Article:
I knew I'd seen instructions. I found two of these today. Maybe you guys didn't buy your's from Walter T. Kelley? Here they are (minus the pictures):
"DIRECTIONS FOR USING THE WAX TUBE FASTENER
"Melt the wax or paraffine to be used in a clean tin can or any convenient receptacle. It is advisable to use a tall can with a narrow diameter so that not much wax is required to raise the height sufficiently to fill the tube nearly full.
"DANGER. Wax and paraffine are inflammable. Keep close track of this material when you have it over a burner. To be safe set the can in a pot of boiling water- this will take a little longer, but will be a whole lot safer. Beeswax is better than parafine because the melting point is about 20 degrees higher. Heat your wax to about 190 degrees so that it will sink into the wood and make a firm bond. If you barely melt your wax, it will only make a coating on the wood and will peel off. On the other hand, if you get the wax too hot it will melt holes out of your sheets of foundation.
"When the wax is hot, insert the wax tube and let it remain in the liquid a few minutes to warm up. When ready to use, place your thumb over the small hole in the handle; this will create a vacuum in the top of the tube and prevent it from running out the outlet, holding the frame up-side-down with the sheet of comb foundation in the grooved top bar and slightly inclined. With the wax tube in position, slightly raise the thumb from the hole, allowing the small stream of wax to run into the groove. Move the wax tube the length of the top bar so as to evenly fill up the groove.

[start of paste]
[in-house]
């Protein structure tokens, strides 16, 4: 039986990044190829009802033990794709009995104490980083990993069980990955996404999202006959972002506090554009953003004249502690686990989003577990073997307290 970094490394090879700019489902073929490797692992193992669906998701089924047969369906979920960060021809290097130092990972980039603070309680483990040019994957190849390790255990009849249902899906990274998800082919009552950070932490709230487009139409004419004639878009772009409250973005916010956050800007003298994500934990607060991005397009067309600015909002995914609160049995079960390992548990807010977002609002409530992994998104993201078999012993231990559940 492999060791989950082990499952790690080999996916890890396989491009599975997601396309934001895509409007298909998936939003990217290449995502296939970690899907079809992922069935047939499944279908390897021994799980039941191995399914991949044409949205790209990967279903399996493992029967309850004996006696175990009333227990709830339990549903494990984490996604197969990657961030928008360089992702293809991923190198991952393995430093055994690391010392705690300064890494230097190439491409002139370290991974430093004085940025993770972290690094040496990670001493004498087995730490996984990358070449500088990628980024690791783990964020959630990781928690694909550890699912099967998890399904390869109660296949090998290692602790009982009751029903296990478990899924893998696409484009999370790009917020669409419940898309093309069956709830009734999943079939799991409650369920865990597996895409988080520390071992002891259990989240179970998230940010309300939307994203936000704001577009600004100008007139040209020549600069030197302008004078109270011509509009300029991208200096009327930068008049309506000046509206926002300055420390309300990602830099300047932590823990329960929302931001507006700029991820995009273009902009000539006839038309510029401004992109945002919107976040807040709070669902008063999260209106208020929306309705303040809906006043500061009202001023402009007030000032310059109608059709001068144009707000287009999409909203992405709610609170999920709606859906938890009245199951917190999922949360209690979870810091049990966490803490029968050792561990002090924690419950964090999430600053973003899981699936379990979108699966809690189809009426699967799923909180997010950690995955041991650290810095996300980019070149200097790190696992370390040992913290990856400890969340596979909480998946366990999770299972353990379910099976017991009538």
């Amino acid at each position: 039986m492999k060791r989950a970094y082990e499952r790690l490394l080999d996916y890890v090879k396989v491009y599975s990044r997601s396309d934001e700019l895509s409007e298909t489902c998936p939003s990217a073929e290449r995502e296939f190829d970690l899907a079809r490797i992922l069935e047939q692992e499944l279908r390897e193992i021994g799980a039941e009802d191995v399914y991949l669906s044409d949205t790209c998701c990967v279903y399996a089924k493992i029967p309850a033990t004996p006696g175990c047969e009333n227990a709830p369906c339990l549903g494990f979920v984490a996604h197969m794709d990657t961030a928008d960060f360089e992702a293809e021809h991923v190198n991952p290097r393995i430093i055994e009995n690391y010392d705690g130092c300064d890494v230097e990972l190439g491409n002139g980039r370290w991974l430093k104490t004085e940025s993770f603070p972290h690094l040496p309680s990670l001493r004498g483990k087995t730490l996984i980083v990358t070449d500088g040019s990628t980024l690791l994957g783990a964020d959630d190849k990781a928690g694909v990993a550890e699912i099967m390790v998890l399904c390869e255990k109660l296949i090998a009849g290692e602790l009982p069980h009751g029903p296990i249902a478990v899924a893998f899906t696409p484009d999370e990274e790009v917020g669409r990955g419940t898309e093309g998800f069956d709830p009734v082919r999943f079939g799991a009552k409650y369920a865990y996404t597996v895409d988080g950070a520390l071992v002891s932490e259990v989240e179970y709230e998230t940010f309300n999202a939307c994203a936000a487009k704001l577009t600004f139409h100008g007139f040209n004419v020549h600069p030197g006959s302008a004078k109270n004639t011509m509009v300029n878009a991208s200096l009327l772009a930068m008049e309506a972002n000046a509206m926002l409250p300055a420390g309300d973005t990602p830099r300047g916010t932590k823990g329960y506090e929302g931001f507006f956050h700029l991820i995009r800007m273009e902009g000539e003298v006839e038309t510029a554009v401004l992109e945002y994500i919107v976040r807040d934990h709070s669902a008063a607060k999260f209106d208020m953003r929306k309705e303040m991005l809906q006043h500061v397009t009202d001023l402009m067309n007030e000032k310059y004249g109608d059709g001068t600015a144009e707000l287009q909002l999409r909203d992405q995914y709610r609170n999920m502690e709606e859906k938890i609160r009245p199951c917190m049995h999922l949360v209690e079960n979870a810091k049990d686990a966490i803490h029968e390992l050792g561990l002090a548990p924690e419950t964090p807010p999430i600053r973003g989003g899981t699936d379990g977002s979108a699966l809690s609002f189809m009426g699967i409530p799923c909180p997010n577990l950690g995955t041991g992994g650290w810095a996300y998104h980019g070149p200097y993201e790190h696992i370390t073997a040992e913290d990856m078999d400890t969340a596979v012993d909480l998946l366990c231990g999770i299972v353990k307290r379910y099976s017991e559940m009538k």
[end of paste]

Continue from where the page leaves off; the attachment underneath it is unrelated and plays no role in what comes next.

"If you have several supers of grooved top bar frames, it will pay you to construct a jig to hold the frames and the foundation along the lines pictured. Any available scrap material can be used. Â¾â€ x2â€ material will make good material, about Â½â€ wider than the frames.
"Make the jig of convenient working height with the 2 legs nailed to the long strips as pictured at about a 15 degree slant, and attach a 3rd. leg to the middle back with a steel hinge or leather strap, so that the leg can be folded flat against the jig for convenient storage, and so that the jig can be adjusted away from vertical 15 to 20 degrees so that the sheets of foundation will lay in position.
"You need forms some smaller than the insides of the frames to hold the frames in place and to support the sheets of foundation, and these can be strips as pictured, or solid pieces, and it is important that the strip or edge next to the sheets will slip into the groove freely. Nail the strips or forms to the long boards for a loose fit, put the frames in position, insert the foundation, and wax in the whole lot of foundation as described above.
"THE WALTER T. KELLEY COMPANY CLARKSON, KENTUCKY U. S. A."